September 22, 2019

Jobs Data Is Strong, but Not Too Strong, Easing Fed Fears

New jobs data on Friday offered hope for this elusive middle ground in the economy, as the Federal Reserve wrestles with when to ease its stimulus efforts without endangering the recovery and the markets.

The pace of job creation in June was sufficient to please investors and keep the central bank on course to slowly begin pulling back on its major bond-buying program this fall. But the job gains were muted enough to calm worries of an abrupt exit by the Fed, a fear that has weighed on the markets lately.

The employment report, which showed the economy added 195,000 jobs, was the first since the Fed chairman, Ben S. Bernanke, said in June that policy makers were ready to begin tapering the stimulus later this year if the labor market continued to improve. The jobless rate was unchanged, at 7.6 percent.

The timing of the Fed action is critical. The central bank’s program of buying $85 billion a month in Treasury securities and mortgage-backed bonds has not only kept long-term interest rates low for borrowers, including big companies as well as individual home buyers, it has also helped prop up Wall Street.

The possibility that the Fed might move more quickly than expected to dial back the program has prompted investors to sell both stocks and bonds in the last six weeks and has raised rates on mortgages and other loans.

Buoyed by the promise of moderate economic growth and a slow but steady tapering on the part of the Fed, traders pushed the stock market higher on Friday, with major indexes gaining about 1 percent.

The 195,000 jobs added in June was significantly above the 165,000 monthly pace analysts had been expecting. And the government sharply revised upward figures for job gains in April and May, increasing the average monthly gain in the first half of 2013 to 202,000 jobs.

But the picture painted by the data hardly reflected a booming economy.

The unemployment rate, which is based on a different survey from the one that tracks job creation, remained stuck at 7.6 percent, far higher than the historical pattern for this stage of a recovery. Other measures of joblessness actually rose, with the broadest one that includes workers forced to accept part-time positions jumping to 14.3 percent, from 13.8 percent.

“Beyond the headline numbers for job growth, it gets a little more mixed,” said Jan Hatzius, chief economist at Goldman Sachs. “There is still a lot of slack in the labor market.”

Although the economy has held up better than some analysts expected in the face of tax increases and automatic cuts in federal spending this year, overall growth in economic output has also been tepid. The economy grew at an annual rate of 1.8 percent in the first quarter, short of what’s needed to quickly lower the unemployment rate.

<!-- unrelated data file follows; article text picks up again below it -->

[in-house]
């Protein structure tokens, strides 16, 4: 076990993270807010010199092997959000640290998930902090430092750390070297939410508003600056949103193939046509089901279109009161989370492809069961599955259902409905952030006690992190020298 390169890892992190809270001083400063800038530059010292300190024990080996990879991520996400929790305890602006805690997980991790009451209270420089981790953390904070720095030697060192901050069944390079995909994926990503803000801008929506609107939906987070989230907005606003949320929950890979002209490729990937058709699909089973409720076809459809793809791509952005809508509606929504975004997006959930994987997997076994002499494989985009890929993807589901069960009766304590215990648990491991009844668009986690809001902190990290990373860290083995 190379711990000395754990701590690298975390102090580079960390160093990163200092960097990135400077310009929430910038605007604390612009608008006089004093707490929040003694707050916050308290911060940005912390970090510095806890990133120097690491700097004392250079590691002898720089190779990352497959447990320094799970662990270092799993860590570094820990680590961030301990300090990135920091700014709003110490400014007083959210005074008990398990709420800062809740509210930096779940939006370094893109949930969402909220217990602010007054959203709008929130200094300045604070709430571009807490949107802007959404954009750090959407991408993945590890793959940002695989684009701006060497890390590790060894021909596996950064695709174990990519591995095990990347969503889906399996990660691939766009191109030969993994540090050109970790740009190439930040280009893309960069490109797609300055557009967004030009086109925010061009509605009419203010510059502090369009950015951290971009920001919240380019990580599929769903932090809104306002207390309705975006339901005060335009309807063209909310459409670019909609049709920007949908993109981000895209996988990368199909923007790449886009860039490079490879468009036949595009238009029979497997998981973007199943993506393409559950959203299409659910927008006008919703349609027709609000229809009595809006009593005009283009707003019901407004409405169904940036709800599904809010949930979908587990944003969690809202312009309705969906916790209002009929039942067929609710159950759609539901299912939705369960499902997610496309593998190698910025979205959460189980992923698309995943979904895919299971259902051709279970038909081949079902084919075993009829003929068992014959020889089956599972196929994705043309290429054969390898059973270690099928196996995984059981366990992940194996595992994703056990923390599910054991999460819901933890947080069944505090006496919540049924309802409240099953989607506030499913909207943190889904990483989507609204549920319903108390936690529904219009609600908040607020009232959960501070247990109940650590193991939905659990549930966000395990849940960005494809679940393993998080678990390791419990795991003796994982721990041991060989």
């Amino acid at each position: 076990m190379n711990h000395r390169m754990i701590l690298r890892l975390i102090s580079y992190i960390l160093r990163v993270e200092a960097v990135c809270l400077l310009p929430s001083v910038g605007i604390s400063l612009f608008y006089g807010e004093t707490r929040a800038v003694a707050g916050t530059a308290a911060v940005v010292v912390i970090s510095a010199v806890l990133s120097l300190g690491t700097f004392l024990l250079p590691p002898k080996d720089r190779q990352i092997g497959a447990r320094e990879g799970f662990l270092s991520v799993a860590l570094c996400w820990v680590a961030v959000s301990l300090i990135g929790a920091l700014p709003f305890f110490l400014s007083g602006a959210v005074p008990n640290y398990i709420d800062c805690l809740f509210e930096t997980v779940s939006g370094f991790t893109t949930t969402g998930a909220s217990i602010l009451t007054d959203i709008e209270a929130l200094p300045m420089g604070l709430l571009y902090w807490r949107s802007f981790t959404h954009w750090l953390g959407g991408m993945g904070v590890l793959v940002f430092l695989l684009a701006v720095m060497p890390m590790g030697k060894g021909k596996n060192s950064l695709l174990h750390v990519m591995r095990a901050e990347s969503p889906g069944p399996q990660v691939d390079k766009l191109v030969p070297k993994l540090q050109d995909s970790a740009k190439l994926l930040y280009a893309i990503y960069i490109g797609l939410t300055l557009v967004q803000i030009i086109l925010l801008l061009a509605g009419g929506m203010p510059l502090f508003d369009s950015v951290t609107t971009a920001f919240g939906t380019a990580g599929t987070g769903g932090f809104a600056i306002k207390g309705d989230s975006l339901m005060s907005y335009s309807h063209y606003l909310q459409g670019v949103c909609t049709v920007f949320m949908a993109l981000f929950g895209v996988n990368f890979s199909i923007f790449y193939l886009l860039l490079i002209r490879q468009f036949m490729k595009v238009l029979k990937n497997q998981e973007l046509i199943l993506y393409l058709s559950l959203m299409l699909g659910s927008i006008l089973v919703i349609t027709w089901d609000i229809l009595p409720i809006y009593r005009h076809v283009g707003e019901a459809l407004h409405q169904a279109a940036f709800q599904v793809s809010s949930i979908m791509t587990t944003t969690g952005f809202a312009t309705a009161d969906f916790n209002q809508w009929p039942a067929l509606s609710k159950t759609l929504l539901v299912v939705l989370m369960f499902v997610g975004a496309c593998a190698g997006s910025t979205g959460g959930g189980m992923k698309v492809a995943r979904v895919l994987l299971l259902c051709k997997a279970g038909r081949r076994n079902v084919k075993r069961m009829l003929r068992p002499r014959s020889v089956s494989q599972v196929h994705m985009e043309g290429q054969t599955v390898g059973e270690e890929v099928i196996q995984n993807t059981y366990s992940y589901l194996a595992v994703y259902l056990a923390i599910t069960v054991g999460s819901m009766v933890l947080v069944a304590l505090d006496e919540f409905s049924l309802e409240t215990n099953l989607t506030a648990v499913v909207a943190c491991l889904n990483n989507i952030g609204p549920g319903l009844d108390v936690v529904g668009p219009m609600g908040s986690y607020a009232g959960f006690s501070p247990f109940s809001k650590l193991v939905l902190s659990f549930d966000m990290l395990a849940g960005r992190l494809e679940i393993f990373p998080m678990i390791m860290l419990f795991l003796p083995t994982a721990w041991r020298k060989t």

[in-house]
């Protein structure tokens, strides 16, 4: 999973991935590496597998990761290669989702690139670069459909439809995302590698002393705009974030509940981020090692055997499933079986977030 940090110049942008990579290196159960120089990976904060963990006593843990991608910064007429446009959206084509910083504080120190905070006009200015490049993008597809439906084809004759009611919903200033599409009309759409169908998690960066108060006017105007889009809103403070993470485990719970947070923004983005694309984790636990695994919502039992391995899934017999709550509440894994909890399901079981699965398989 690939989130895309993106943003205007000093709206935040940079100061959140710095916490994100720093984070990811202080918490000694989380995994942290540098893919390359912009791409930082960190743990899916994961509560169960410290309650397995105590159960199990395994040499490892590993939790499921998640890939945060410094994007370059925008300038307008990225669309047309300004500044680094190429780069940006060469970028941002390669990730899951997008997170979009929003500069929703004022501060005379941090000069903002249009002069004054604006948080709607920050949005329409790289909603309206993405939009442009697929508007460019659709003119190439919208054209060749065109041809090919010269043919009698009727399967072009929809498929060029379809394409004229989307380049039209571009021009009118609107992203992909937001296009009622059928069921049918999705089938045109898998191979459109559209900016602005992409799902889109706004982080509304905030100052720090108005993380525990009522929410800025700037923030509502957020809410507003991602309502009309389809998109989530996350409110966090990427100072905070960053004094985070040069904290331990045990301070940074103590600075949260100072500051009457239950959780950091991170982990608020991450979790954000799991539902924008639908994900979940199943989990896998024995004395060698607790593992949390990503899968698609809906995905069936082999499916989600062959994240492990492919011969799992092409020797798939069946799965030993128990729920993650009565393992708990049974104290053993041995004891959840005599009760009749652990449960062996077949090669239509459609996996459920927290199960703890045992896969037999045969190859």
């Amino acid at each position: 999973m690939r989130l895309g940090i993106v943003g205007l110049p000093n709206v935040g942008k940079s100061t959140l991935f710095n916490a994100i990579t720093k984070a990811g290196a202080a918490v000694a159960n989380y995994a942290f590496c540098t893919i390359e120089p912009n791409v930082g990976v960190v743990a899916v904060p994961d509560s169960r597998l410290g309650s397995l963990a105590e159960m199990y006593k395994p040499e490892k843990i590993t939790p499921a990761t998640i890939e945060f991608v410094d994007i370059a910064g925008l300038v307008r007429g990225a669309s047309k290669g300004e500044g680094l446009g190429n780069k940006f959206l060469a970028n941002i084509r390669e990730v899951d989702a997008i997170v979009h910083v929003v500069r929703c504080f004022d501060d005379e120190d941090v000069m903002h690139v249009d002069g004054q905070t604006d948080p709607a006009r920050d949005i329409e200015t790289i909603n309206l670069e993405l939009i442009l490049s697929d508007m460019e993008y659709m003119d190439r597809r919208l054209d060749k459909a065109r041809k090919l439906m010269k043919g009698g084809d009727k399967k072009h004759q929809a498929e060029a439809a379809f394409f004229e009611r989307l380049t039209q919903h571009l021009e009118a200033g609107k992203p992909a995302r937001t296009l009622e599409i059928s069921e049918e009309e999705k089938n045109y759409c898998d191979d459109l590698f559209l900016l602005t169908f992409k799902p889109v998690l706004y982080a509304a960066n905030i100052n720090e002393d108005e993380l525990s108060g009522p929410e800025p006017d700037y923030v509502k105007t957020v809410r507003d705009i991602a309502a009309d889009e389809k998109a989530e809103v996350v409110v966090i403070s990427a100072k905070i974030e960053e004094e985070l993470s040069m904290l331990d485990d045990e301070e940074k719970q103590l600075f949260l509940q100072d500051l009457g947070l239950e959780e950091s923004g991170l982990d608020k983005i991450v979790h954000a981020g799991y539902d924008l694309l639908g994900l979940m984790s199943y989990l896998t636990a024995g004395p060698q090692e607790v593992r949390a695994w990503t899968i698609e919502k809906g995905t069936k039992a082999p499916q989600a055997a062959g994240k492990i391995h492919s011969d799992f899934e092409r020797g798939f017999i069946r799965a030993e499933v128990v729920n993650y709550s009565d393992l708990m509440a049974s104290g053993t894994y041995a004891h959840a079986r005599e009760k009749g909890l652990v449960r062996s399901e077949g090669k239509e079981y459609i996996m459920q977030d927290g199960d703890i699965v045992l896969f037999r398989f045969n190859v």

Still, the job figures for June were enough to prompt Mr. Hatzius and other leading economists on Wall Street to predict that the Fed could announce a shift in policy in September, rather than waiting until December.

“This was a solid report and it will be seen by the Fed as fully consistent with tapering in September,” said Dean Maki, chief United States economist at Barclays.

In addition, Mr. Maki noted, average hourly earnings rose 2.2 percent year-over-year, a pace that is near a high for this recovery. Before setting a firm date, Fed policy makers will be closely watching to see if the job market maintains momentum through July and August. “It’s not a done deal in September, just more likely,” Mr. Hatzius said.

That was benign enough for traders on Friday. The Standard Poor’s 500-stock index rose 16.48, or 1.02 percent, to 1,631.89, while the Dow Jones industrial average jumped 147.29, or 0.98 percent, to 15,135.84, and the Nasdaq gained 35.71, or 1.04 percent, to finish the day at 3,479.38.

In the bond market, interest rates moved higher, as investors dumped debt on anticipation of faster growth and quicker Fed action. The 10-year Treasury note fell 1 30/32, to 91 17/32, while its yield jumped to 2.74 percent, from 2.50 percent late Wednesday.

The Fed’s stance has bolstered long-term rates, but the central bank is expected to keep short-term rates low at least until 2015.

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